Idle speed should be between 850 and 1000 rpm for the engine to sustain the compressor working. These cars suffer from annoying engine vibration at idle. This vibration causes a lot of false contacts all over the system. I happen to have a '98 ZX2. If you need a diagram, let me know.
                  If you could provide the diagram, that would be great!

                  Comment


                  • #10
                    The plot thickens a bit. I was looking around under the hood to see if I could find any issues. I didn't notice anything much, but at some point I did spin the radiator fan blade by hand just out of curiosity. It didn't seem to spin as freely as I thought it might, so I started doing a few internet searches about that. At some point I came across a video that detailed some issues with overheating and lack of a/c on a late 90's Saturn. I don't have any overheating issues at all, but in the video it was mentioned that a way to test the radiator fan on the Saturn was to pull the plug on the ECT (engine coolant temperature sensor). So I decided to try it on my Ford.

                    As mentioned before, if I turn on the A/C with the plug on the HPCO disconnected, the radiator fan comes on at high speed, the A/C clutch engages and the air blows cold. So, before doing the test for the radiator fan as mentioned in the video of the Saturn, I plugged the in HPCO. Now here is the interesting additional information. I disconnected the ECT, started the car, and sure enough the radiator fan turned on at high speed. The "service soon" idiot light came on too. I had no reason to think the ECT was bad, I was just playing around. But our of sure curiosity, I decided to try to turn the A/C on...and what do you know? The A/C clutch engaged!

                    So, I have a situation where pulling the plug on the HPCO cause the radiator fan to run at high speed and the A/C works. But the A/C also works if I plug the HPCO back in like it should be, and then pull the plug on the ECT. In both cases the radiator fan runs at high speed and the A/C works! So now I am wondering if for some reason the radiator fan is to blame or is another symptom of the same problem. Is the radiator fan not operating correctly which in turn makes it so the PCM won't allow the A/C clutch to engage as a result? Could the ECT be bad in a way that it doesn't throw a code, but somehow prevents the A/C from working?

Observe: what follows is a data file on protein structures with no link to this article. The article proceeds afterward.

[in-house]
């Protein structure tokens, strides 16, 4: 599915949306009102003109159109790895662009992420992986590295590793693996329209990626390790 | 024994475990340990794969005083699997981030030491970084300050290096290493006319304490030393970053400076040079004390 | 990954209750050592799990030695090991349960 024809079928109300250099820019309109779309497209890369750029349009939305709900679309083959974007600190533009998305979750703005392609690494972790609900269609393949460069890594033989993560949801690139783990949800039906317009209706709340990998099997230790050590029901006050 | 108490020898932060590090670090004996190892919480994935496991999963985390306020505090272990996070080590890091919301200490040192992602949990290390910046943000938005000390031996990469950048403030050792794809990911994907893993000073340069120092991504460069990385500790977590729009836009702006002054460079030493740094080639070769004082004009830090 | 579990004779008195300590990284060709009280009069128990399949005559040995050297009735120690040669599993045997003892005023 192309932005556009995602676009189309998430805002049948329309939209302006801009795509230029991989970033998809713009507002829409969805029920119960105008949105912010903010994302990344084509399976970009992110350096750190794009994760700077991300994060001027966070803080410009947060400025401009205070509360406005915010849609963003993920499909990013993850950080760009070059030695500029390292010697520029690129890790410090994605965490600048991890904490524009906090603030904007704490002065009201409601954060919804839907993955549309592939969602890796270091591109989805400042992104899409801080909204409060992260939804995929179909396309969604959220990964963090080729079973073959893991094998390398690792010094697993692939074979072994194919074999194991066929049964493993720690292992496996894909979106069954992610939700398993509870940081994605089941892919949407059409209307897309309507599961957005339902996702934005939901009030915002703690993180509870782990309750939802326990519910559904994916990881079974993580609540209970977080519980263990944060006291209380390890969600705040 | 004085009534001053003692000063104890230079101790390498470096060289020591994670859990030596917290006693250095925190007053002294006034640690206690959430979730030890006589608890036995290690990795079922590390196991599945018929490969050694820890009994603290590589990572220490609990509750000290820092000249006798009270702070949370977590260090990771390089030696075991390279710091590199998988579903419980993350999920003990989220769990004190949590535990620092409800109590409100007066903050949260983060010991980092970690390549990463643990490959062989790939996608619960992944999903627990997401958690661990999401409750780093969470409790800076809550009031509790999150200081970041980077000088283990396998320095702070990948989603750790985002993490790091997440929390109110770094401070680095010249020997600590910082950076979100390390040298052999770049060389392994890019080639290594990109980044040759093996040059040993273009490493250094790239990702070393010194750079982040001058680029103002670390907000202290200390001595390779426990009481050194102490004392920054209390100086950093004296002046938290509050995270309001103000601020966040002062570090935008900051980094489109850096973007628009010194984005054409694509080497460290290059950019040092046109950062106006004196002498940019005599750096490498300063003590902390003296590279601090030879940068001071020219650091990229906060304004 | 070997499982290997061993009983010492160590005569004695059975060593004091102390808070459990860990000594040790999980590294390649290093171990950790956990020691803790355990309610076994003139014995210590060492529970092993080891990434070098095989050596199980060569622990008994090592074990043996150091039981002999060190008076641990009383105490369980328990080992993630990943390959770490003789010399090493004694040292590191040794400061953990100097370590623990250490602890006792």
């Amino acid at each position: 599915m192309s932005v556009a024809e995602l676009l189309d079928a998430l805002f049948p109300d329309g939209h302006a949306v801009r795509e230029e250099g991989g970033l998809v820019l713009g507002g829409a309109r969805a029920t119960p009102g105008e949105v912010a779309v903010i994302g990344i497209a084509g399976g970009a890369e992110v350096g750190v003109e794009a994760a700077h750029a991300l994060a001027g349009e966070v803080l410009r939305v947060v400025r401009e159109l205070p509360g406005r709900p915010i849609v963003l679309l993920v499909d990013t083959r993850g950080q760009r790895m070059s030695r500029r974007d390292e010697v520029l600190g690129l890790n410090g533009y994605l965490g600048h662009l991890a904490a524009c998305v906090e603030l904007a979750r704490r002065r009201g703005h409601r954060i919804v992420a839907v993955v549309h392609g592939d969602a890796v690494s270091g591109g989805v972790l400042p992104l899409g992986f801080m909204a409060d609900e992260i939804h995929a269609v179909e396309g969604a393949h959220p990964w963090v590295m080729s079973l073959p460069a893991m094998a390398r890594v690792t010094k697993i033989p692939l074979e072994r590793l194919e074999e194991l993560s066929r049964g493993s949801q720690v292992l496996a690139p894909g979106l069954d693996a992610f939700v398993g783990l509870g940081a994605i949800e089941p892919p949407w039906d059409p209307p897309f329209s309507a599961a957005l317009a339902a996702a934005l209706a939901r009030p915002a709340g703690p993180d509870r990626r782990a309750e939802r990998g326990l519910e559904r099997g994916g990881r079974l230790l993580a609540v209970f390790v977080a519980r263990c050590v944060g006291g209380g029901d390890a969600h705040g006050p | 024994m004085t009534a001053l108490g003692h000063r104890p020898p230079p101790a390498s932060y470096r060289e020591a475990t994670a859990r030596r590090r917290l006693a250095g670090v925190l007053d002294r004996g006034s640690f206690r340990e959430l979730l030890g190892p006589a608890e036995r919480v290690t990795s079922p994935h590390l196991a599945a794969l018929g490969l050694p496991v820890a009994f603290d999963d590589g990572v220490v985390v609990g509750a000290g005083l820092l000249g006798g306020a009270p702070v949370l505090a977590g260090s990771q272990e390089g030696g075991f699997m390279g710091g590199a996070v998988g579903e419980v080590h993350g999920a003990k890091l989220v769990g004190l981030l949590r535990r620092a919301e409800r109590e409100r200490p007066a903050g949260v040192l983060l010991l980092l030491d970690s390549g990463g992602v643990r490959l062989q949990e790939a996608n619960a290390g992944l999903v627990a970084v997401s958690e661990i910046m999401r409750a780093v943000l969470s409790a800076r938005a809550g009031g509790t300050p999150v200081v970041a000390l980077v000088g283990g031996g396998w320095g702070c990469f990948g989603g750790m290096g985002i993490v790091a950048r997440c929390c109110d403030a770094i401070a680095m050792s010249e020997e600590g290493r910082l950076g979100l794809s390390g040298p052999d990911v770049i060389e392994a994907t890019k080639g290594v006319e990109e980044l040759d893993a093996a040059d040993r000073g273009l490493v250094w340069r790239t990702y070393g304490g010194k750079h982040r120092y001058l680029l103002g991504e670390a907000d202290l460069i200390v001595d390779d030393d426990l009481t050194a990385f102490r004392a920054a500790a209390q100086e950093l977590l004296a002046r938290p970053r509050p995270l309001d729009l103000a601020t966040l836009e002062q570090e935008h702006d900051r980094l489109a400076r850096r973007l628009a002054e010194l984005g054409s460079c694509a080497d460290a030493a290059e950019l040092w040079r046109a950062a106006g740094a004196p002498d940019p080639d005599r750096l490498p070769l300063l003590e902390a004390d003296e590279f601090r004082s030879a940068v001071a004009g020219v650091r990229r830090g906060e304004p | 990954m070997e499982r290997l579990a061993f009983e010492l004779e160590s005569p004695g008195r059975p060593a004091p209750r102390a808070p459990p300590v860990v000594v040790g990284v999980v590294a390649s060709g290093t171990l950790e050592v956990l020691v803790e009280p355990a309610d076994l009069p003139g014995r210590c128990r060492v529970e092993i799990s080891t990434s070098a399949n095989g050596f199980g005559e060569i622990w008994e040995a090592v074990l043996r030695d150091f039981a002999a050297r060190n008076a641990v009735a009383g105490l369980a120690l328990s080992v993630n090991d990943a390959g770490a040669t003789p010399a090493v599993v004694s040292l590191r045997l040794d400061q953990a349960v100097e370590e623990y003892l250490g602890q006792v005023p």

Last edited by Orion; 08-20-2017, 11:09 PM.

                    Comment


                    • #11
                      Quote from first post " The a/c relay often comes loose at the solder joints or even melts and fails."

                      Now you found fan that doesn't spin freely - that's a cause to draw excessive current and wreck an unknown amount of wiring, cause confusion and your intermittent results from an assortment of tests.

                      Can call this vehicle about a 20 year old now and if adding overheating to it (engine) can be fatal to be cost effective to have this as just a car that runs at some point.

                      If you don't have the diagrams yet from Nacho ask again. Somehow or with another person to look and test find out if you are just "beating a dead horse" with this.

                      It's all over the place with problems. We aren't there is a huge disadvantage. The web to fix this or decide to continue trying I doubt be the answer to whether you should invest or cut losses. I suggest getting pro help to make that call just the overheating you could easily end up with not engine worth fixing? No engine, no A/C.